[Table 2] shows the mean scores for the different protocols for impression handling and their proportion of the maximum score obtainable for each protocol. The highest mean score was noted in the technique for “removal of impression from the mouth” (4.20 ± 1.12) and the lowest in “placement of impression prior to pouring of cast” (2.03 ± 0.87). Retention was rated the lowest (68.4%) of the parameters for quality of dentures. The overall score for impression handling was 17.11 ± 3.46, while the score for quality of denture was 12.03 ± 3.79, both of which are above 70% of the proportion of the maximum score obtainable.
|Table 2: Mean scores for impression handling techniques and overall mean score|
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The difference in the mean number of fitted dentures by participants with ≥10 years' experience (9.38 ± 5.11) and personnel with experience of 0–9 years (15.71 ± 5.35) was significant (P = 0.03) [Table 2].
The mean number of dentures relined by dental personnel with 0–9 years' experience was lower than those with ≥10 years' experience, and this was statistically significant (P = 0.04). The proportion of fitted dentures that were relined was higher for participants with lesser experience (52.45%), compared to those with experience of 10 years or more (45.45%) [Table 3].
|Table 3: Comparison of mean number of fitted and relined dentures by years of experience|
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There was no significant correlation between the years of experience of the participants and scores for quality of denture (r = 0.02, P = 0.86) and scores for handling of impression by the participants (r = −0.07, P = 0.57) [Table 4]. There was also a weak positive but statistically insignificant correlation between the scores for denture quality and handling of impressions by the participants (r = 0.19, P = 0.12) [Table 4].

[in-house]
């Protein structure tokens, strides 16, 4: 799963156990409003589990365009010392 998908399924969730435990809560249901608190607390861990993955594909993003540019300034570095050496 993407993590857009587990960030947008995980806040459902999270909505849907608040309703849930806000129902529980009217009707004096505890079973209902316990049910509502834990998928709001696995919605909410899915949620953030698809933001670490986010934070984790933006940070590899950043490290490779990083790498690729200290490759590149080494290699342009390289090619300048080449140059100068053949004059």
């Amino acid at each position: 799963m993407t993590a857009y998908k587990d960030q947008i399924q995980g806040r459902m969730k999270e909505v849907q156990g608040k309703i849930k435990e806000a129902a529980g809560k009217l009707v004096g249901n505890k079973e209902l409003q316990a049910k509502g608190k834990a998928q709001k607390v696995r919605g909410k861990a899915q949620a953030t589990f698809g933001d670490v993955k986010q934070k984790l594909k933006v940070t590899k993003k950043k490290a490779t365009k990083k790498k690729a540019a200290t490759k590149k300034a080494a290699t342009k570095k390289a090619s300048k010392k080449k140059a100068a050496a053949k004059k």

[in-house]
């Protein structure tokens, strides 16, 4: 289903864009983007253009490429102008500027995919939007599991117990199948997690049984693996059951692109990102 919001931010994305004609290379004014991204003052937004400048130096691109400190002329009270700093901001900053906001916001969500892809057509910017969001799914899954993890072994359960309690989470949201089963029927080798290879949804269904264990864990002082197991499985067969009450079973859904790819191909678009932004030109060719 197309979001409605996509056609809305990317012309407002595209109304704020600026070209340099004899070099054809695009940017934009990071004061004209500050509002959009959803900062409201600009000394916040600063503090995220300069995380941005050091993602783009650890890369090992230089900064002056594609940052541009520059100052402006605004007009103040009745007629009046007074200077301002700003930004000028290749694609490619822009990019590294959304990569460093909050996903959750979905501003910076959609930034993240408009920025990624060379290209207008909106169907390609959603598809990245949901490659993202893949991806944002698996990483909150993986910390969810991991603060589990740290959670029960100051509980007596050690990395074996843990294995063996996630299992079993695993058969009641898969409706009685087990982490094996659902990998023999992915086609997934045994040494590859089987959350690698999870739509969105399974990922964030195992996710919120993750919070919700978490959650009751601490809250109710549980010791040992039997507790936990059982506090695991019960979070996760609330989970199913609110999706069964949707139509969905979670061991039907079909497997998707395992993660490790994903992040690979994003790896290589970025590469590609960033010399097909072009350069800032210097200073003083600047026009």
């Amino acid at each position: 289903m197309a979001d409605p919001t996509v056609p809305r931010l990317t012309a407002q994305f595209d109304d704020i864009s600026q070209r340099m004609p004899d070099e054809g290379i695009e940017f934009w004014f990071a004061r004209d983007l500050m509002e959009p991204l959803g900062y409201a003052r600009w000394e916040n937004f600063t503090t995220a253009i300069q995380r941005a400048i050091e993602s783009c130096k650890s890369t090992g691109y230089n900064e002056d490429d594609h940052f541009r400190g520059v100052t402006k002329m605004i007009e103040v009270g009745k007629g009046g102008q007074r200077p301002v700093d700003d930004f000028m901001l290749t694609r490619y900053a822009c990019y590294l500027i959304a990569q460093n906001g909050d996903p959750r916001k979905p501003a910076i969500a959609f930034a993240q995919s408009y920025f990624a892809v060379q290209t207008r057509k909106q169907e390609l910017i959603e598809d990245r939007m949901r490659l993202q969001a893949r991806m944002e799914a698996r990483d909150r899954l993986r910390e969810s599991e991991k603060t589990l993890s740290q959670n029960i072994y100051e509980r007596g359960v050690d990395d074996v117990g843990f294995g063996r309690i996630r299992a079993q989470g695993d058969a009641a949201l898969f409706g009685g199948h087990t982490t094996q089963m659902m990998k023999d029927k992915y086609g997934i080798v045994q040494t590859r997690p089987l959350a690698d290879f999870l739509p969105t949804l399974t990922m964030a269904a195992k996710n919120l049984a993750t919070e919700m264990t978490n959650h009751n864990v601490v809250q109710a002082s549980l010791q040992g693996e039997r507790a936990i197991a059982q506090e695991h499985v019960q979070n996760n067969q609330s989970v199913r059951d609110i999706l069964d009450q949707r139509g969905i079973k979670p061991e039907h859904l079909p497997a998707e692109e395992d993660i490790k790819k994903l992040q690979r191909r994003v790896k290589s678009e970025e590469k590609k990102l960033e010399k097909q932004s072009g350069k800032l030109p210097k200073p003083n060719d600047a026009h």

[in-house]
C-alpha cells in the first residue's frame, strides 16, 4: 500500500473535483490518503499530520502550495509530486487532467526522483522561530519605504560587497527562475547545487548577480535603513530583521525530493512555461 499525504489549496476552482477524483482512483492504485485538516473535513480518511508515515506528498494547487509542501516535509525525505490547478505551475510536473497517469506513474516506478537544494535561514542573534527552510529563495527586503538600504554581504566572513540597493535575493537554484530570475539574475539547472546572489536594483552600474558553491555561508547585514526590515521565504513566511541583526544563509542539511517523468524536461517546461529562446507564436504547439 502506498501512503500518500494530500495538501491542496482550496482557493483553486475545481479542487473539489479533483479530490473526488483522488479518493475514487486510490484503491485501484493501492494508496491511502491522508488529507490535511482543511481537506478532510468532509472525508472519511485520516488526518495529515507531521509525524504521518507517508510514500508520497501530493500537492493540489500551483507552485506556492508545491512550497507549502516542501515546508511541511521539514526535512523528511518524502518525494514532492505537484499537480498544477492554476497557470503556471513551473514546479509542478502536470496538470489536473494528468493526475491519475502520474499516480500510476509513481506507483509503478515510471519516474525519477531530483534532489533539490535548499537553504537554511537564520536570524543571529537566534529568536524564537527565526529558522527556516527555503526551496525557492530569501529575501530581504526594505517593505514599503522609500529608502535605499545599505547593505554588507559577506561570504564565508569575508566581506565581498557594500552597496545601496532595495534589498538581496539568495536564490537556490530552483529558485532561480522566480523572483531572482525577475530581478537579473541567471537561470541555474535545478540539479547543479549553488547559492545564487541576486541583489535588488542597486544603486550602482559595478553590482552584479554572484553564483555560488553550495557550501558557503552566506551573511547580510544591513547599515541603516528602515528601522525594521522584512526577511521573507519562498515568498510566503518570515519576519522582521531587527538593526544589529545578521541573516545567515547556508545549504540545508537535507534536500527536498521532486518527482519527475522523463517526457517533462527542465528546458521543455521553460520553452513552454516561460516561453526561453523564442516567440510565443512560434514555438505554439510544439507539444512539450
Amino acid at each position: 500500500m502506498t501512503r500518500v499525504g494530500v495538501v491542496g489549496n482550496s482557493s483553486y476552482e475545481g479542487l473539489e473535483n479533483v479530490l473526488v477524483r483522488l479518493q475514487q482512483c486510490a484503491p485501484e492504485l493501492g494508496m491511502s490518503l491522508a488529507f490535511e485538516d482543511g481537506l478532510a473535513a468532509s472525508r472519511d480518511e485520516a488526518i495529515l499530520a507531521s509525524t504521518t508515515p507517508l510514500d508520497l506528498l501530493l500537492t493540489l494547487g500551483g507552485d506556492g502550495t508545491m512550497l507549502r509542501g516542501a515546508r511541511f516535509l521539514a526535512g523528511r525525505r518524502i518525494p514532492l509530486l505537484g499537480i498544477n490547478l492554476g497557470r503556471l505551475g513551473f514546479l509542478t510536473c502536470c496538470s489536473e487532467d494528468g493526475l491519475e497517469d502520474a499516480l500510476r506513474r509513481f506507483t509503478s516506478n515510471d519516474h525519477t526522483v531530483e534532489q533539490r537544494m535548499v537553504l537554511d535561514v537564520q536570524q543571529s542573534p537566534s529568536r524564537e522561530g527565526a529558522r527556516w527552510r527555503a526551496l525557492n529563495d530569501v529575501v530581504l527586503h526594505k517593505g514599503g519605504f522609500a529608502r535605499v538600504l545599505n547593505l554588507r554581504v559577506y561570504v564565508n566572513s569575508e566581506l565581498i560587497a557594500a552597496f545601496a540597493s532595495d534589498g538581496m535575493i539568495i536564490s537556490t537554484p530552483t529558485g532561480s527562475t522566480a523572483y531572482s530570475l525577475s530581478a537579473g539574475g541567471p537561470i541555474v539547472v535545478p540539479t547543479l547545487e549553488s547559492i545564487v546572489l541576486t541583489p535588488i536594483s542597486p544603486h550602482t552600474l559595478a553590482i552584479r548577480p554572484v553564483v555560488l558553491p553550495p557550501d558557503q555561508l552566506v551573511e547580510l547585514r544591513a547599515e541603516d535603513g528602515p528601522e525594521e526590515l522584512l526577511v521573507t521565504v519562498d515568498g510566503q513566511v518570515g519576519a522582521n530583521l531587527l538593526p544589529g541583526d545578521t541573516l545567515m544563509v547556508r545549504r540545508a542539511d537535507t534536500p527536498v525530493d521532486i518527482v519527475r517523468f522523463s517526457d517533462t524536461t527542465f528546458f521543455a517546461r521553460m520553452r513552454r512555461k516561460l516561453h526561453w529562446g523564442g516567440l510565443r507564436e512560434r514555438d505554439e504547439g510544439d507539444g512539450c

|Table 4: Correlation between years of experience, handling of impression, and denture quality scores|
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| Discussion|| |
In this study, the most common partial dentate case managed was that of Kennedy Class III, a finding that is consistent with previous reports , that bounded saddle is the most prevalent. Other studies have noted the prevalence of Kennedy Class I and Class II , although reasons for findings were not documented. Previous report shows that the most frequently missing teeth were the mandibular first molar teeth. That could explain why Kennedy Class III was prevalent in this study. Impression making for dentures is believed to be central to the success of the prosthesis made from them. Alginate impression material is used in all the prosthetic clinics included in the study and was the impression material used for all removable partial denture impressions in this study. With the continued controversy on the most suitable impression material for use in the fabrication of removable prosthesis, whichever the preferred choice, the favorable impression-specific handling techniques affect the quality of the denture. Alginate is the most common impression material in use because of its cost-effectiveness, but its major drawback is in its dimensional instability that produces ill-fitting dentures. These ill-fitting dentures will require relining to improve their quality. It has been documented that various factors can cause dimensional changes of impression material; these include friction between impression material and teeth, proportion of filler, bulk of impression material, size of trays, type of impression trays, time of impression removal, manner in which impression was removed from the mouth, type of stone used to pour impression material, storage time, and chemical disinfecting methods.,,,